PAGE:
Japanese production/distribution company Toho, the original home of Godzilla, is planning its own cinematic universe. The House of Godzilla struck a deal with Warner Bros. and Legendary that stunted them from making Godzilla films until 2021.
However, Toho’s Keiji Ota told Nikkei Style that “after 2021, we’re thinking of a potential strategy that [releases] Godzilla movies uninterrupted at a rate of every 2 years, although there is a preference for a yearly pace as well.” Adding that “The future of the series and its forwarding developments are very conscious of the method of “shared universe”. Godzilla, Mothra, King Ghidorah, etc. could all share a single worldview much like a Marvel movie where Iron Man and the Hulk can crossover with each other.”
But just what would a Godzilla Cinematic Universe look like?
Now for those who are okay with shared universes, this is actually good news. The original Toho films almost felt like crossover events similar to the Avengers films (but with kaijus instead of superheroes). However, this is bad news for fans of Shin Godzilla, as it means a sequel is now unlikely to happen. Ota explained, “Shin Godzilla was a huge hit, but instead of thinking of doing the obvious idea of making a Shin Godzilla 2, instead think about a world that can be used for a long time. I’d rather make a World of Godzilla.”
First off, details are still scare considering Ota would need to wait until at least 2021 to pursue production on any number of new Godzilla films that feature other of the famous kaijus, but if we look at any shared cinematic universe such as the MCU or DCEU, it becomes apparent they would need to introduce each of the world’s iconic kaijus one by one before overlapping them. Now whether or not Shin Godzilla counts as Godzilla proper within this new cinematic universe or not remains open but consider they started over, crafting a world they feel could hint at larger, different creatures. Mothra and Rodan seem like obvious sequels before starting to introduce nemesis’s like King Ghidorah or Mechagodzilla into the fray.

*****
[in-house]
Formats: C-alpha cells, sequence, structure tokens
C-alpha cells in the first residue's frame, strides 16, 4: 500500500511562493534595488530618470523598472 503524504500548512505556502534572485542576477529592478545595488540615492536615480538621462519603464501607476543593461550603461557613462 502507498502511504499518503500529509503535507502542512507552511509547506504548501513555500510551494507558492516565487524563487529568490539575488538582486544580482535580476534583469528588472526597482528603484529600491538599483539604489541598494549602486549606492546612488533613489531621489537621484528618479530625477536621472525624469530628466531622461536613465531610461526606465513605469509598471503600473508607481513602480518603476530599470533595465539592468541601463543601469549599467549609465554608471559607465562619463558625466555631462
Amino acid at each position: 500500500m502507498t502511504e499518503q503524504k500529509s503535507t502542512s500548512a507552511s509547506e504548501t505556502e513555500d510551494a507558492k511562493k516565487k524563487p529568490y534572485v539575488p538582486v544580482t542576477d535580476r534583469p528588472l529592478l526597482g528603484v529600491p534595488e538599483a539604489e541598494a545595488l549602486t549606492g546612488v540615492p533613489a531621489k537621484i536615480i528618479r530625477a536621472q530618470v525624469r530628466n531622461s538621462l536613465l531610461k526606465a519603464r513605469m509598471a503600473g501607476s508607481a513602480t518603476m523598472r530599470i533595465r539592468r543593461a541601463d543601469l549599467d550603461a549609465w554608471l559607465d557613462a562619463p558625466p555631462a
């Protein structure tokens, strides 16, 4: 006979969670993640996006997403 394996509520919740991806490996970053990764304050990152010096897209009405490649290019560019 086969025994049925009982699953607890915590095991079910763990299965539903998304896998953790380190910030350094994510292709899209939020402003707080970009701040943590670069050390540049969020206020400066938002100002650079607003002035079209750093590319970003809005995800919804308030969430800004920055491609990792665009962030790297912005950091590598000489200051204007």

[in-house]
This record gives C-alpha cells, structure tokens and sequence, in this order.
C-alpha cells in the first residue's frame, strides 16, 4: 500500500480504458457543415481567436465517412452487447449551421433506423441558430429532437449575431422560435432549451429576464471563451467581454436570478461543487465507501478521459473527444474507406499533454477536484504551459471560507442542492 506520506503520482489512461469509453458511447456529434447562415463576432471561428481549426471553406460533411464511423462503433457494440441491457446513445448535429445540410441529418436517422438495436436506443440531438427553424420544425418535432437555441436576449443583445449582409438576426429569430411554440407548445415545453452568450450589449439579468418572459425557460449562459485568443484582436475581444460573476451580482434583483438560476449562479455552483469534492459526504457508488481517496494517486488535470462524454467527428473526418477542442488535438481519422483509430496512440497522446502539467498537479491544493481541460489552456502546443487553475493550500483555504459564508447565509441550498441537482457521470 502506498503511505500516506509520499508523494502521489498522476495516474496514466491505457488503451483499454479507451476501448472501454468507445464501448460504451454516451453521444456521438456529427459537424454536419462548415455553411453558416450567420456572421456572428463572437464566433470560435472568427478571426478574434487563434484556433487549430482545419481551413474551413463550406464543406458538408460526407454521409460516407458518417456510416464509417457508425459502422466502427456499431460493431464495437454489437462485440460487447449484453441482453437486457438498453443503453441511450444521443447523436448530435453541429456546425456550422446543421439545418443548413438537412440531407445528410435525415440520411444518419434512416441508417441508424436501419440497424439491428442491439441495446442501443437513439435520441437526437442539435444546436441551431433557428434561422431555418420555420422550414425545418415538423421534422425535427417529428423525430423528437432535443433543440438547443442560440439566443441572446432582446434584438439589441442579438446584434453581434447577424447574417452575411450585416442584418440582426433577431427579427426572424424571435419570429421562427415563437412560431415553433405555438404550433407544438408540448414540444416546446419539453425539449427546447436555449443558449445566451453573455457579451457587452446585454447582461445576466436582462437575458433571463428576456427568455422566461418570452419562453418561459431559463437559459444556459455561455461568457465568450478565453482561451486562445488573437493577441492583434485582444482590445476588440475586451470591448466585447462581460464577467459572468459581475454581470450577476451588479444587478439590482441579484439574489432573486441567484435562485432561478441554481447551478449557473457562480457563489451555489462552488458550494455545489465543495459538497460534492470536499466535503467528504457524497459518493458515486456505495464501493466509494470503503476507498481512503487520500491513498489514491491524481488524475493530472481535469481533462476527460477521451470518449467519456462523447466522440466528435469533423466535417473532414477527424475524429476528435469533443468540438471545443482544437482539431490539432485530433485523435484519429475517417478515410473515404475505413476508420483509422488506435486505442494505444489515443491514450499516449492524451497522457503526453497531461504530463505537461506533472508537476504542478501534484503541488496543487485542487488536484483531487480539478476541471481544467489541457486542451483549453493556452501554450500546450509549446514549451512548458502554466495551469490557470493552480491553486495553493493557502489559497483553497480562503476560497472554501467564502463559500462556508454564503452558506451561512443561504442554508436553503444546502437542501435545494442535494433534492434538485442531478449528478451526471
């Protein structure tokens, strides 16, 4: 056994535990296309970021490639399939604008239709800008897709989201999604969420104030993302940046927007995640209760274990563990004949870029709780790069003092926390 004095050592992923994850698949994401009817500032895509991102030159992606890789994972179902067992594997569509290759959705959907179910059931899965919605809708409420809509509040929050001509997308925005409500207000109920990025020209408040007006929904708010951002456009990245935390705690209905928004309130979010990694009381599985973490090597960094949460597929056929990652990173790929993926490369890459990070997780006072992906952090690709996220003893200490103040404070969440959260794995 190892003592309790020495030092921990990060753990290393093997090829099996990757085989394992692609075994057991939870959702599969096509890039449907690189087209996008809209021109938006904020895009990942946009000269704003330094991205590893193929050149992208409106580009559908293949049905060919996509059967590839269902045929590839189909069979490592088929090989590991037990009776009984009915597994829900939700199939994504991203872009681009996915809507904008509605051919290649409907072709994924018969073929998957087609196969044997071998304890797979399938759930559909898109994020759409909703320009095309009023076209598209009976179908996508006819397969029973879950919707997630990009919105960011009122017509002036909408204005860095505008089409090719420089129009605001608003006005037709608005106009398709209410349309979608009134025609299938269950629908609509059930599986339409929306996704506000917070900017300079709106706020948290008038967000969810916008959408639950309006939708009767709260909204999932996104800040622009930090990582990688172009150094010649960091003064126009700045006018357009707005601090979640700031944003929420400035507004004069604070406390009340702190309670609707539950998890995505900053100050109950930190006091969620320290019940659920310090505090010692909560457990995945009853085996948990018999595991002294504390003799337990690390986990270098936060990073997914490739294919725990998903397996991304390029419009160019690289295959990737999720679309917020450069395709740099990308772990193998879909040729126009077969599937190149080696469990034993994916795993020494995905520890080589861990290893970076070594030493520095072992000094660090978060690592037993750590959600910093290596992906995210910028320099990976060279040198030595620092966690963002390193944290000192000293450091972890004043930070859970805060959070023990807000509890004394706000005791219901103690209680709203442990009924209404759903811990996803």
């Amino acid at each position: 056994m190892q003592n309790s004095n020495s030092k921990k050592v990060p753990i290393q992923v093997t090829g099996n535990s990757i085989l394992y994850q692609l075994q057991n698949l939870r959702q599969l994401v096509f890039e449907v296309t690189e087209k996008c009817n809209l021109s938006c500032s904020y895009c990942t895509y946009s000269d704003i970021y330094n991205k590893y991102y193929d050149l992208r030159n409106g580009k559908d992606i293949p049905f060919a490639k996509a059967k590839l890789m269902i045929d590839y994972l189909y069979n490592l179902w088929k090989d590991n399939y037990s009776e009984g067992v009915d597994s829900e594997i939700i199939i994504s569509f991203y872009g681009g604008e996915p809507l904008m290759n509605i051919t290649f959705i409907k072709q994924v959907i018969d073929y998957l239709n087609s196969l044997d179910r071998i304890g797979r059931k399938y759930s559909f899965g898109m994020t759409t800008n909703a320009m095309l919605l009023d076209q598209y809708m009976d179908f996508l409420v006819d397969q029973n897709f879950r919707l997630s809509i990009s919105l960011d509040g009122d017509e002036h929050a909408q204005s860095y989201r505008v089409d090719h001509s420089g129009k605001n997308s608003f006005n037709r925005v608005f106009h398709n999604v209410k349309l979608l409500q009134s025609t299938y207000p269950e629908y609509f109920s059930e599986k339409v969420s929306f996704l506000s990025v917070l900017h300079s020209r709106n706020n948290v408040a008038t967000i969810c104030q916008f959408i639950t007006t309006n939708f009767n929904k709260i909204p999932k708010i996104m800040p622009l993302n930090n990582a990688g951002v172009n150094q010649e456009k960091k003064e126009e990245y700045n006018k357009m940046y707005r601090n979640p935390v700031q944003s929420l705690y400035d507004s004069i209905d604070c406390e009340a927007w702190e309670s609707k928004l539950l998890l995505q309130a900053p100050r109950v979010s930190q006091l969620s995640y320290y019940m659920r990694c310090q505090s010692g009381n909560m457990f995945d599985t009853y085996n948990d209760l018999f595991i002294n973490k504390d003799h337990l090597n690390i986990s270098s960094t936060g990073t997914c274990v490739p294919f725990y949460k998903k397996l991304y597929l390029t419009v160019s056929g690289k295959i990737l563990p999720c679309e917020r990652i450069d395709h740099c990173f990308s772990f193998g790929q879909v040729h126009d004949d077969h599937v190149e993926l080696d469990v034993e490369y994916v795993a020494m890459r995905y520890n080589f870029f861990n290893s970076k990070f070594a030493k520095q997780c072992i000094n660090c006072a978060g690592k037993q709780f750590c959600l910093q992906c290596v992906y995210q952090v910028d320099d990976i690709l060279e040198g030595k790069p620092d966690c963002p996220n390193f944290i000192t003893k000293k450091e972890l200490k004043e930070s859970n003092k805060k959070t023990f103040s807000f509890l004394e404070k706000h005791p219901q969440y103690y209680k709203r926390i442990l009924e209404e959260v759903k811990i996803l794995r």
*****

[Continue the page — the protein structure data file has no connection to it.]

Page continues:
However, aren’t we getting into cinematic universe fatigue at this point? For every MCU or DCEU that succeeds in one aspect or another, there seems to be three or four that fail. Think: Power Rangers proposed 9 film franchise or Guy Ritchie’s numerous King Arthur movies which would have covered each of the Knights of the Round Table starring in their own solo movie. When it comes to Godzilla there is one benefit to this and that’s precedence. These movies have existed for the better part of 60 years now, often including multiple kaijus and recurring characters across numerous entries.
The landscape of movie making has changed, films like Avengers: Endgame and the latest Star Wars spinoffs have made sure that films are now greenlit on their potential to become IP’s with multi-platform tiers of advertising and sequel/spinoff potential. The old Godzilla films such as Godzilla Vs. Mothra, for instance, have less in common with Disney’s gargantuan serialization of storytelling and more with the fun matinee tropes of old Universal monster movies, like Frankenstein Meets The Wolf Man (1943). This sort of precedence at least builds in a cultural memento mori for these kinds of films lacking in other properties such as the ones mentioned above.
In the end, Godzilla could easily succeed as a shared cinematic universe and with its original creator, Toho, behind the scenes it would at least mean it’s being kept in the family with a quintessential Japanese touch to its making. Come 2021 we will already have both the sequel to Gareth Edwards’ Godzilla, Godzilla: King Of The Monsters as well as their own crossover event film Kong Vs. Godzilla so Toho could very well operate outside of the big Hollywood system. Expect Toho to follow the model of current big-budget, blockbuster storytelling that falls more in line with the Avengers than it does with classic Gojira from his golden years.
Images: Toho, Legendary, Warner Bros.